“I can feel your heart beating, bro!” Isaac Gonzalez, 19, told George Jimenez, 56, while hugging him hello during their first in-person meeting in three months. “I can feel mine, too! With my old heart, I could never feel it because it was so weak.”
This year’s 81 successful heart transplants so far continue a multi-year trend in which UC San Diego Health has performed 4 to 9 times as many procedures annually as other local providers. So it doesn’t seem surprising that two of this year’s recipients should have found each other and organically forged their own personal support group.
“I was going through so much emotionally, it felt like Isaac had been put in my life for a reason,” said Jimenez, an Ocean Beach resident with a six-year-old daughter, a 22-year-old son and a fiancée. “It just kind of hit me in my heart. If he can go through this and handle it at his age, then I could certainly go through and handle it at mine.”
Jimenez was waiting for a heart biopsy at Sulpizio Cardiovascular Center at UC San Diego Health in March, when he asked a stranger in the waiting room where to get water. It was Gonzalez’s father, Ricky. They struck up a conversation. Afterwards, the three of them retreated to the seating area around a fountain outside for their first of about a dozen heart-to-hearts.
“To see them find each other and find inspiration in each other makes me extremely thankful,” said Victor Pretorius, MBChB, surgical director of cardiac transplant and mechanical circulatory support at UC San Diego Health, who performed both transplants. “It wasn’t easy, but I think you can see that for both of them, it was worth going through all of that.”
The unlikely pair refer to each other as “heart brothers,” and post every day on social media about their own, and each other’s, health milestones and setbacks. Gonzalez’s parents are over the moon about their friendship.
“Isaac’s a teenager and teenagers aren’t that open with their parents,” Ricky said. “George tells us what Isaac doesn’t about what he’s going through, and that helps us understand.”
Gonzalez, who lives in Wildomar with his parents and recently graduated Elsinore High School, was born without a right ventricle. On the day of his delivery, he had the first of the standard three corrective surgeries (known as the Norwood, Glenn and Fontan procedures) to rearrange blood flow allowing his left ventricle to take up the slack pumping blood into his arteries. But the correction is not a cure.
“I feel like I had a normal childhood,” Gonzalez said. “Not really normal, but I was able to do stuff.”
Then, in 2017, a viral case of mononucleosis put Gonzalez in the hospital with fluid buildup and, eventually, heart failure. By the end of 2019, his family was out of options.
“Before that, the word ‘transplant’ was kind of thrown around a little bit,” Gonzalez said. “Then it became, ‘OK, you’re going to need a transplant and we’re going to have to do it now or else you’re going to get worse and maybe not live.’”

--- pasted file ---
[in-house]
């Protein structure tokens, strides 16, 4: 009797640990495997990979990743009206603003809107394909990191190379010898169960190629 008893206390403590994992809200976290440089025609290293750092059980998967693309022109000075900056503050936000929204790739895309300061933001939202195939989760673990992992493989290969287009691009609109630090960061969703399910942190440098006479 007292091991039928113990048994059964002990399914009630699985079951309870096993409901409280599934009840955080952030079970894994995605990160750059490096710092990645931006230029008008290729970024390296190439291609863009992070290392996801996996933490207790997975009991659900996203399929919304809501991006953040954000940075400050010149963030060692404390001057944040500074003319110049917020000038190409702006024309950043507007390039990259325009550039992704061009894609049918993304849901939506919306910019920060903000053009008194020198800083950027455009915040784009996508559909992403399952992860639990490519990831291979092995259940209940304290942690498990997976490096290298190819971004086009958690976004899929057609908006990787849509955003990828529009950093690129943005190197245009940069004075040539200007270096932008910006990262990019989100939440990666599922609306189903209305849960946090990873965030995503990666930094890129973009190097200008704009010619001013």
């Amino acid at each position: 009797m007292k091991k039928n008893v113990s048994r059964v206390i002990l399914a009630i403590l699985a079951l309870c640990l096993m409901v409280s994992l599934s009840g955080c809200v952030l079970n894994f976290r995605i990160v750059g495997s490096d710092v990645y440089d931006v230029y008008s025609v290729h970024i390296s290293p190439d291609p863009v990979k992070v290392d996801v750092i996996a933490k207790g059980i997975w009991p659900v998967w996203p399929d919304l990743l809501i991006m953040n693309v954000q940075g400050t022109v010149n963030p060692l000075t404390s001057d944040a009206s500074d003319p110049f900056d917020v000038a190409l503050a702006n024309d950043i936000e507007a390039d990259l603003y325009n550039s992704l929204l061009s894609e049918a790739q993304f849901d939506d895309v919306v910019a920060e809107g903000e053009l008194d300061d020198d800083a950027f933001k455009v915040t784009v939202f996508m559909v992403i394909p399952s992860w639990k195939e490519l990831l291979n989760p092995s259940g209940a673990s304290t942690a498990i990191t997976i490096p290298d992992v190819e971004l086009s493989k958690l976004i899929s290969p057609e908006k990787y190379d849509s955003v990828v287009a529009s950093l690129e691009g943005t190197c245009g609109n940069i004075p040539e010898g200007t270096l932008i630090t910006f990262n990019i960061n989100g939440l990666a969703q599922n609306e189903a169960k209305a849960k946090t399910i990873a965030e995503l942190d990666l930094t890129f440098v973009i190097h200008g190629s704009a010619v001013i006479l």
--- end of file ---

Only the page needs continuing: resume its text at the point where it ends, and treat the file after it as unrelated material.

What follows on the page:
Jimenez, a former journeyman carpenter for the San Diego Unified School District, was forced to retire 10 years ago when he developed congestive heart failure and could no longer even swing a hammer. Slowly, his heart declined to only 13 percent efficiency.
Six weeks after Jimenez was placed on the heart transplant list, he received his new heart thanks to DCD (Donation after Cardiac Death). In September 2020, UC San Diego Health became the first hospital on the West Coast to perform DCD heart transplants and remains the only one. In DCD, the donor has experienced devastating and irreversible brain injury. As soon as their heart stops, it is removed, although their brain does not yet meet the formal criteria for brain death.
“If we get those organs within an acceptable period of time, we can perfuse the heart with a machine that gets the function to return and once the heart passes all the tests, then we can use it,” Pretorius explained.
This year so far, 43.5 percent of UC San Diego Health’s heart transplants have come from DCD donors. Pretorius calls the approach “a total game-changer.”
“It’s opened up the donor pool significantly for our program,” he said. “People who would have waited for years are now getting opportunities to be transplanted right away. Our wait-list mortality and our wait-list time have both decreased significantly.”
In June 2020, Gonzalez was placed on the transplant list at another regional hospital, where he waited for six months before the hospital transferred him to UC San Diego Health and a heart arrived one month later.
“When we stopped in the hall to say goodbye to my parents and my sister, I had that thought that, ‘OK, this could be the last time,’” Gonzalez said. “But I knew I was going to come out of it. I thought, ‘If I don’t make it through this, I’m going to let them down, so I need to do this for them.’”
Since their surgeries, Jimenez is back at the gym, riding his bike and keeping up with his six-year-old.
“Having someone else’s heart beating inside you gives you a whole new gratitude,” he said.
When asked what he wants to do with the brand new future he was gifted, Gonzalez answered like a typical 19-year-old: “I’m still figuring that out.”
Heart & Vascular Care Transplant Programs